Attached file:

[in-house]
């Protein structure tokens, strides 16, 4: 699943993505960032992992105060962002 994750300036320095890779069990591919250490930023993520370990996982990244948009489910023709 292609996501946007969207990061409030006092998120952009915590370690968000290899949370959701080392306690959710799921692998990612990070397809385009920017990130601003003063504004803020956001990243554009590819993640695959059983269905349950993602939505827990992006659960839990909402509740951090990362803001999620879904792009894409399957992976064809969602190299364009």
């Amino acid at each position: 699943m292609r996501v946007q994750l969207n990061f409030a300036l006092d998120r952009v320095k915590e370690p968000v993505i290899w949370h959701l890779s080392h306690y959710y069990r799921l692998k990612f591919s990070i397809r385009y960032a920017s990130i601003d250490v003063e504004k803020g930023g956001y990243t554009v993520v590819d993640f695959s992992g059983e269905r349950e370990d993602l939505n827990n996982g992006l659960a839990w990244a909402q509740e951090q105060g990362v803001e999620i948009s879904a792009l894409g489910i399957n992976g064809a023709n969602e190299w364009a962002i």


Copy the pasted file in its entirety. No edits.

[in-house]
């Protein structure tokens, strides 16, 4: 699943993505960032992992105060962002 994750300036320095890779069990591919250490930023993520370990996982990244948009489910023709 292609996501946007969207990061409030006092998120952009915590370690968000290899949370959701080392306690959710799921692998990612990070397809385009920017990130601003003063504004803020956001990243554009590819993640695959059983269905349950993602939505827990992006659960839990909402509740951090990362803001999620879904792009894409399957992976064809969602190299364009």
């Amino acid at each position: 699943m292609r996501v946007q994750l969207n990061f409030a300036l006092d998120r952009v320095k915590e370690p968000v993505i290899w949370h959701l890779s080392h306690y959710y069990r799921l692998k990612f591919s990070i397809r385009y960032a920017s990130i601003d250490v003063e504004k803020g930023g956001y990243t554009v993520v590819d993640f695959s992992g059983e269905r349950e370990d993602l939505n827990n996982g992006l659960a839990w990244a909402q509740e951090q105060g990362v803001e999620i948009s879904a792009l894409g489910i399957n992976g064809a023709n969602e190299w364009a962002i």